Feeding the World with Deep-Sea Fish Farms A Hawaiian firm has become one of the first to launch deep-sea fish farms. In waters some 200 feet deep, Kona Blue is raising fish in giant netted cages. The company says this type of large-scale, open-ocean aquaculture may be the answer to the world's over-fishing woes.

Feeding the World with Deep-Sea Fish Farms

Feeding the World with Deep-Sea Fish Farms

  • Download
  • <iframe src="https://www.npr.org/player/embed/5291579/5291600" width="100%" height="290" frameborder="0" scrolling="no" title="NPR embedded audio player">
  • Transcript

The world's ever-growing population is eating more and more fish and the oceans can't keep up. Fishing has depleted wild stocks of tuna, swordfish, cod and many other species.

A school of fish raised in a deep-sea Kona Blue fish farm off the coast of Hawaii. hide caption

toggle caption

Video courtesy Kona Blue/ Big Island Television

Some scientists say the answer is a massive growth of fish farming -- a so-called "blue revolution" to help feed the planet. So far, fish farming has occurred on land or in protected harbors. But some see a future with large-scale off-shore fish farms in waters hundreds or thousands of feet deep.

One of the first companies venturing off-shore is Hawaii-based Kona Blue. It is raising fish in giant, netted cages off the coast of Hawaii, submerged in waters some 200 feet deep. Some scientists say that farming in such deep waters can avoid environmental concerns raised by fish farms close to shore. If you get too many caged fish in a harbor, the fecal matter will pollute it. But offshore at the Kona Blue site, powerful ocean currents constantly flush so much water through the farm that Kona Blue reports it can't detect any change in nutrient levels up-current versus down-current of the farm.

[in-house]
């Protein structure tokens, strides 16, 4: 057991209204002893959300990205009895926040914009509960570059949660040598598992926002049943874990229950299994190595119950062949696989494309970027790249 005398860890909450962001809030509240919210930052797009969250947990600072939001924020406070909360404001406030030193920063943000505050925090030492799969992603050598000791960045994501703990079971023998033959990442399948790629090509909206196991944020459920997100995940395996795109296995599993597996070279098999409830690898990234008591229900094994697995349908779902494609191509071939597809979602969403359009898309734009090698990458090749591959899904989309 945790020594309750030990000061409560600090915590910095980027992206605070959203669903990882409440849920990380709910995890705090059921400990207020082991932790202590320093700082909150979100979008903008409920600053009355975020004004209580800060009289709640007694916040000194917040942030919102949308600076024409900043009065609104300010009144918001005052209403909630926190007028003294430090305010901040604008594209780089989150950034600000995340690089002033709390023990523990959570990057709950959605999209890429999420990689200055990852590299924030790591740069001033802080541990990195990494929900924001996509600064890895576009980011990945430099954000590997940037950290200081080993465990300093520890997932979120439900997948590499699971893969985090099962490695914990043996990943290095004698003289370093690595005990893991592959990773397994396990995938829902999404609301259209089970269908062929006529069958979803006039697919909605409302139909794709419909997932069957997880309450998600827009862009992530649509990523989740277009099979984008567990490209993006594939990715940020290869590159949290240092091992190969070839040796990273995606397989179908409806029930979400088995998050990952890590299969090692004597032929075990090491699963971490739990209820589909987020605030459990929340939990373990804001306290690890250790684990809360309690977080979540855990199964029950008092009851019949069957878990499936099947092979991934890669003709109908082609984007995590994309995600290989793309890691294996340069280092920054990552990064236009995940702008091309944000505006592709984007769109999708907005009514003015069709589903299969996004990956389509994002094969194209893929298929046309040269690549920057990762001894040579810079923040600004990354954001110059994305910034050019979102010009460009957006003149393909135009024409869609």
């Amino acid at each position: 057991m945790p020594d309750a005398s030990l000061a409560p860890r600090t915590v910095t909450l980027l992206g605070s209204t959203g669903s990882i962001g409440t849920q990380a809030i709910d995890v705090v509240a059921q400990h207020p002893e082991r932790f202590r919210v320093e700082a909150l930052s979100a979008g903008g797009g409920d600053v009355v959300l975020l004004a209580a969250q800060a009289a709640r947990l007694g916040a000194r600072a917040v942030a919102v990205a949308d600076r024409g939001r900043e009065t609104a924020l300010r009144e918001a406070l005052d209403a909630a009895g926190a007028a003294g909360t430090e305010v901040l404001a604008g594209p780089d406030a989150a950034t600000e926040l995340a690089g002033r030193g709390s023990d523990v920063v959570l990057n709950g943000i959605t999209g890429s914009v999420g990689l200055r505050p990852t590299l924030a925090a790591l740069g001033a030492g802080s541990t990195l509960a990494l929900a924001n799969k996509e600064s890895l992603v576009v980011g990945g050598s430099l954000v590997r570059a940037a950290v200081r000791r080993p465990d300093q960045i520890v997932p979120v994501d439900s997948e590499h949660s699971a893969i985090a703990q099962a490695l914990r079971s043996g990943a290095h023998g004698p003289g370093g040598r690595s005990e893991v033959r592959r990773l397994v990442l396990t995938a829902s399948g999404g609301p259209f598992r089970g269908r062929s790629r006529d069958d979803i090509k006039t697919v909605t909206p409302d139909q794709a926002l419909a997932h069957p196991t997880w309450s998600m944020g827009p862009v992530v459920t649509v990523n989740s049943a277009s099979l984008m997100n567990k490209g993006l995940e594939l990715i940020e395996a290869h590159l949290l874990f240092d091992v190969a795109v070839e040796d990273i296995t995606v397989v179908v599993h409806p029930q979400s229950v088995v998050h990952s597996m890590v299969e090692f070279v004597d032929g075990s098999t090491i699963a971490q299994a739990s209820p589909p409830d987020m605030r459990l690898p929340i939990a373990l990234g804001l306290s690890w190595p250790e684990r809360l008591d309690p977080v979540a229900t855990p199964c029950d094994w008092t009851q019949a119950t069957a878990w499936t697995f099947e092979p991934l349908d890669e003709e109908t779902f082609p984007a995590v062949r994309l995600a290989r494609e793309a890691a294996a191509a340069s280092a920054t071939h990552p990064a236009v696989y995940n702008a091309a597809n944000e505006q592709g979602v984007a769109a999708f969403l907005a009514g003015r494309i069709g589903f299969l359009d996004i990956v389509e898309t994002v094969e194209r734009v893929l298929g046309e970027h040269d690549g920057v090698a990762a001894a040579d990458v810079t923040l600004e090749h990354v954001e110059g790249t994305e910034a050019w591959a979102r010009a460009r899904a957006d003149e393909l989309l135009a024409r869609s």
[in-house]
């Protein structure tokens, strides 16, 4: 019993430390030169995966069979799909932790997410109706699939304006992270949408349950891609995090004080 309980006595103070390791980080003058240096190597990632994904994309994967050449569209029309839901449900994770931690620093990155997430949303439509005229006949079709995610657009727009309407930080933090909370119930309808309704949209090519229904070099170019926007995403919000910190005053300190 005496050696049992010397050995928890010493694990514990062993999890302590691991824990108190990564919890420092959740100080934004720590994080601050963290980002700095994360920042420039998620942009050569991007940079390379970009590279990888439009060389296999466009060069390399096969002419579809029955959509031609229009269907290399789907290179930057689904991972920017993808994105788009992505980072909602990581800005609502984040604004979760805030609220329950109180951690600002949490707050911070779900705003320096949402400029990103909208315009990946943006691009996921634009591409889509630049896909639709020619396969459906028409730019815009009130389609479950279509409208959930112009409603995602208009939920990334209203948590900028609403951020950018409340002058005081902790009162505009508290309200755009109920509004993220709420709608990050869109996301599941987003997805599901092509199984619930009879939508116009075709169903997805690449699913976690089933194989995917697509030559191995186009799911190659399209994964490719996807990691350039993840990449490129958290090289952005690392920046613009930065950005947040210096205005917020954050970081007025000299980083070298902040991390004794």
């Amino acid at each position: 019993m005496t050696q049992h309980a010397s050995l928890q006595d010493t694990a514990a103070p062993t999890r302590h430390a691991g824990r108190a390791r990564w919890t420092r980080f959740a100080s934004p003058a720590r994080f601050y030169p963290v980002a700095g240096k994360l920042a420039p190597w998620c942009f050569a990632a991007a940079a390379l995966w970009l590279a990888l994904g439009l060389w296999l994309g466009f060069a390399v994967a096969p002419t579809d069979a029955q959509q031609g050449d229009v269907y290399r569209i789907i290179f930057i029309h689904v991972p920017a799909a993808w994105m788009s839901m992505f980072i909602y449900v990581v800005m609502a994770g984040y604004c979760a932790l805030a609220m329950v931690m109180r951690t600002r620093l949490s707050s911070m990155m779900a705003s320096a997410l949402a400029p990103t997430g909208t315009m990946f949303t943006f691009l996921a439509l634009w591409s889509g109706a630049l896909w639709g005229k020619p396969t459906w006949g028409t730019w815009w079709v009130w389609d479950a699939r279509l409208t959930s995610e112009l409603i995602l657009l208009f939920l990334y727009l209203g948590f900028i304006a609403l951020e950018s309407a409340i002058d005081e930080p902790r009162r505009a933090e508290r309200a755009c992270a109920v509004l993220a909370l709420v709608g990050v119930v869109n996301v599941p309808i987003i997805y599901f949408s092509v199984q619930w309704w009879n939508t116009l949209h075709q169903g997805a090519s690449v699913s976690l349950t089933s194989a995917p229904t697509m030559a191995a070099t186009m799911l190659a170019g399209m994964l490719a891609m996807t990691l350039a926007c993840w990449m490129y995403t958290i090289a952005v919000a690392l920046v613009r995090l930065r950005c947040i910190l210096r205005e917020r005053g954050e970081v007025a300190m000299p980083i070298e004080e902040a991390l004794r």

Scroll down to read about environmental issues involved in running a fish farm.

A big challenge, of course, for off-shore aquaculture is designing a fish farm that can survive the open ocean. Anyone who read the book or saw the movie The Perfect Storm got a sense of the forces that are unleashed on the ocean's surface.

The trick has been to sink the giant cages down well below the surface of the water and tie them to a series of anchors using high-strength polymer ropes. The only things exposed above water are several large metal feed buoys. One experimental fish farm off the coast of New England has survived several northeasters with 40-foot waves and high winds.

'Going Green' with the Blue Revolution

A Kona Blue worker checks on the 'farm': This giant, 80-foot-tall netted cage is used to house fish submerged in waters off the coast of Hawaii that are about 200 feet deep. Courtesy Kona Blue Courtesy Kona Blue hide caption

toggle caption
Courtesy Kona Blue

Fish farms have been a boon to fish lovers around the world. About 30 percent of the seafood eaten in the United States this year will come from so-called "aquaculture" farms, most of them in Asia.